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“Once upon a time in a distant land, but not that far away, lived…” So opens fairy tales fraught with cosmic clashes between good and evil, useful for today’s conflict resolution if properly studied in depth; and so opens listeners’ imaginations, hungry for worlds mirroring their own. Life has always been hard, and still is.

So how did these fairy tales as we know them come about?

In nineteenth-century Germany the spread of literacy and the improvement of indoor illumination began usurping the role of itinerant storytellers carrying tales of mystery from village to village. Such had been their practice for hundreds of years. Into this changing world came Jacob and Wilhelm Grimm, both philologists, who recorded and first published their tales in 1812; their volume fire-stormed collectors from other countries, worldwide, to do likewise.

It would be interesting to track the accretions to the fairy tale “The Two Brothers,” before the Grimm’s Brothers recorded it. Twenty pages long, it contains the classic elements found in fairy tales: good/evil, golden egg-laying bird, a King, a Princess, their castle, talking animals, a fire-spitting seven-headed dragon, a witch, an enchanted forest, magic potions, contests, and trickery—Even the use of numbering to facilitate the memory of the storyteller. This fairy tale could have ended in several places, but seamlessly, it continued on and satisfied its listeners, and still does.

Unlike the integrity of the Grimm’s Brothers cherished tales, our collectors of stories—journalists—play havoc with truth, their intent to rouse fear and manipulate imaginations, rather than ennoble them. I wonder which version of the spin-doctors’ palaver, if any, will be remembered one hundred years from now.


Like the Genesis story of Jacob wrestling with God/Angel, last night passed in a similar manner, only I was left with terminal illness, not with a sore hip, as was Jacob’s lot.

Stunned, I made it to my wing-back chair, my legs propped upon a hassock, and took stock: It felt like I was trapped in a monstrous ache, barred from all exits. My eyes burned. I rubbed them. I blew my nose, coughed. I began breathing, slowly, until enveloped in deep stillness. Outside my study window dawn softened the leafing lilac bush and patches of fescue grass in the backyard.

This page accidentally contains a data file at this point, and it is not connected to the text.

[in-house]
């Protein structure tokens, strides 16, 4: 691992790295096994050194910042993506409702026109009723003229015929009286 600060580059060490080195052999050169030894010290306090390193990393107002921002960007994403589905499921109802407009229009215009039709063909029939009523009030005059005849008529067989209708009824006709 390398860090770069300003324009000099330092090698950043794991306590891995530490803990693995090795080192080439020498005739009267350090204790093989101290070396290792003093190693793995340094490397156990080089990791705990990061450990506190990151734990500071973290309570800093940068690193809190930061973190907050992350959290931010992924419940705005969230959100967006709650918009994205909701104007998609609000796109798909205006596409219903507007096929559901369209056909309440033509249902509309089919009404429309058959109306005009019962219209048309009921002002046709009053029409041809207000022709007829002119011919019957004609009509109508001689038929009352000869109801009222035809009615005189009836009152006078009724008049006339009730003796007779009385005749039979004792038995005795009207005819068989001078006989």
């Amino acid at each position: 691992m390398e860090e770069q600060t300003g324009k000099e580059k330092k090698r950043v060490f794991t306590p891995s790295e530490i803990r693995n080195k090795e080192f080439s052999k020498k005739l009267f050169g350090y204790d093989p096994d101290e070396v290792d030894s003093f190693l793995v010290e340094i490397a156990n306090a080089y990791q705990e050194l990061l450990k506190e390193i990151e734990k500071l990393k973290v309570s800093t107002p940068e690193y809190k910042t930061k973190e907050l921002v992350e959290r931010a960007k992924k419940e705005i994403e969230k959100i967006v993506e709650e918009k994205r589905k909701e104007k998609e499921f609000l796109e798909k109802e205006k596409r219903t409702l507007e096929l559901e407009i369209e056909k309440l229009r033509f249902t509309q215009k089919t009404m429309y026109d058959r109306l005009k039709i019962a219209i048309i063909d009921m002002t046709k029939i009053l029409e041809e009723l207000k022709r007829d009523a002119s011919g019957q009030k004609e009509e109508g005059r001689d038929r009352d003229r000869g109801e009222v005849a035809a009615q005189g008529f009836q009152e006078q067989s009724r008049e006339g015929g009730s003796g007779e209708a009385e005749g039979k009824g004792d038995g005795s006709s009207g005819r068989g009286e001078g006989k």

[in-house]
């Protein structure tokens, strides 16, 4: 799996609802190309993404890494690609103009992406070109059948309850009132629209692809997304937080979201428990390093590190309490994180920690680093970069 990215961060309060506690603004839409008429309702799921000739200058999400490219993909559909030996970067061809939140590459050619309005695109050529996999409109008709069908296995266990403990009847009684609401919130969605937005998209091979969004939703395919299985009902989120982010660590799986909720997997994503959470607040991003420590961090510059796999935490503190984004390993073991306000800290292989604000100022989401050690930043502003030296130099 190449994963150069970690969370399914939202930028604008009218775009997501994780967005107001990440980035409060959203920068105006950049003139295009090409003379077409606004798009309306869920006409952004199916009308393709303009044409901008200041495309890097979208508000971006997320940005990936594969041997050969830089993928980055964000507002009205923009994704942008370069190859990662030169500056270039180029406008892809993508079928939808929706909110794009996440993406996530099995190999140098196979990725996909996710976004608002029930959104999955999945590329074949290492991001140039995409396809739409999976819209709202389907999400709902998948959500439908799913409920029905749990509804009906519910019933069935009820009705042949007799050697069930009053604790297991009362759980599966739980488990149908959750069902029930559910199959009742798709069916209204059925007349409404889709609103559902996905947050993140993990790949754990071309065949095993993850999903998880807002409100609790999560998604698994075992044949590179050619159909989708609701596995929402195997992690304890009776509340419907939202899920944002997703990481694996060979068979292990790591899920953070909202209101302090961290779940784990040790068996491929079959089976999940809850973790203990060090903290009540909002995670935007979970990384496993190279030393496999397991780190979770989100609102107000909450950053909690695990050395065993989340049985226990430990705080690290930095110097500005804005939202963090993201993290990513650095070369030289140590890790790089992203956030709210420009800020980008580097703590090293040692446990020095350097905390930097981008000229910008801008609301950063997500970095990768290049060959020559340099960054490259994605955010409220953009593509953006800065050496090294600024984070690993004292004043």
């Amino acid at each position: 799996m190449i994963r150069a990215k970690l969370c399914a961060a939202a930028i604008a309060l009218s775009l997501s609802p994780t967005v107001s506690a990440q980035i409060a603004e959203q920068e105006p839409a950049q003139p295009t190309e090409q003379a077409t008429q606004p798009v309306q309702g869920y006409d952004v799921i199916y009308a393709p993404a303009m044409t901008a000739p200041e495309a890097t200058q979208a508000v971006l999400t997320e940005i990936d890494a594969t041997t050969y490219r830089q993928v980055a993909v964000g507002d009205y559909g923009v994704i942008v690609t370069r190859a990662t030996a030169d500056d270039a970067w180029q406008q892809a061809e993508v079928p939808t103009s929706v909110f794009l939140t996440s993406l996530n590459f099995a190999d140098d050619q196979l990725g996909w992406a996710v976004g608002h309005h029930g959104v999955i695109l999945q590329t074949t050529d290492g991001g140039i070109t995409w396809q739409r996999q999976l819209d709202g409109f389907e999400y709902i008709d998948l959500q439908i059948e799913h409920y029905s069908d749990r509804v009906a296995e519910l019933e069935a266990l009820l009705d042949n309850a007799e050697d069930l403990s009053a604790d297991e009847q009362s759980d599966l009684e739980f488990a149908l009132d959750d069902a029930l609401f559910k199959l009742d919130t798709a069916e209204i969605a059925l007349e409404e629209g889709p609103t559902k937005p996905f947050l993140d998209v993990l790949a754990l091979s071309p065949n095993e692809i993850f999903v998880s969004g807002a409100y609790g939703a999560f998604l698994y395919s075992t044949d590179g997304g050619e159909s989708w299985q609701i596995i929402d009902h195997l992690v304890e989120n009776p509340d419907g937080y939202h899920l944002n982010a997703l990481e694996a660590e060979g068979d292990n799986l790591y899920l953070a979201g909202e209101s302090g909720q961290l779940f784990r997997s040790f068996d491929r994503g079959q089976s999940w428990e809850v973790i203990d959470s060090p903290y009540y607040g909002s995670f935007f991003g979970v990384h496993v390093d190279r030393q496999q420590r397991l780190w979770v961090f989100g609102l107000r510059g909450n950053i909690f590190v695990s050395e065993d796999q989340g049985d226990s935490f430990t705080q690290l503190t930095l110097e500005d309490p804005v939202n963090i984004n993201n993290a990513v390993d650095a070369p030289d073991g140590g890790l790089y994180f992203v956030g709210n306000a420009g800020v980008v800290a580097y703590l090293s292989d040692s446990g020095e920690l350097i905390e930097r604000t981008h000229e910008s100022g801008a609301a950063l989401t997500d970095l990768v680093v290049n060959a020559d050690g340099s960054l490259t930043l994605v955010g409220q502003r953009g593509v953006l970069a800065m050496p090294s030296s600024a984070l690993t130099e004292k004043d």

Other tumultuous images from the night flooded me: Joan of Arc’s visions, her suit of armor and white stallion, her slaughtering enemies, her restoration of the Dauphin upon the French throne, her arrest for heresy and imprisonment, her frequent interrogations, her death by burning in Rouen’s marketplace. I cringed, owning similar attitudes ill-suited to accepting the unacceptable, glaringly evident in my present circumstances.

Night work with another writer also assumed enormous importance. He depended upon my counsel and often sought my approval whether I was available or not.

Such disjointedness evidences yesterday’s curiosity about the global pandemic’s infection and death rates, stay-at-home-orders for the next month, governments’ measures to protect their people, on-line meditations/exercises to counter negative fallout from such untoward changes. Rather than keep up with developments I have no control over, better to maintain my usual self-care routines, pray, and move through each twenty-four hours allotted me.

My terminal illness remains…

It’s time to stop wrestling.


What were the true circumstances of Miss Margaret Fairchild, an impoverished woman living in her disabled Bedford van parked in the courtyard of British author, Alan Bennett for fifteen years? Thanks to his compassionate restraint, he delayed publishing her story in The London Review of Books until after her death in 1989. For decades he had already studied the downtrodden and heralded their stories.

Throughout the movie, The Lady in the Van (2015), its screenplay written by the same author, we glean hints of her past: a concert pianist, who had studied Chopin with the Swiss-French virtuoso Alfred Cortot; a former nun whose superior ordered her to sacrifice her passion for music with prayer; a psychiatric patient committed by her brother for treatment of her shattered world; an escapee who lived the rest of her life within its pieces. After her van accidentally killed a motorcyclist on a country road, she changed her name from Margaret Fairchild to Mary Shepherd.

Through the artistry of Alan Bennet, we have the portrait of a damaged woman, bold-spirited, eking out her last years among neighbors on Gloucester Crescent in Camden Town, an inner city district of London. Many of them remembered Mary and shared stories with the film crew.

Kudos to Alan Bennett for perceiving Miss Mary Shepherd as a lady, despite her stench, her stubbornness, her vinegar speech, her raucous laughter. Her nobility shines through the shards of her existence. We were touched.





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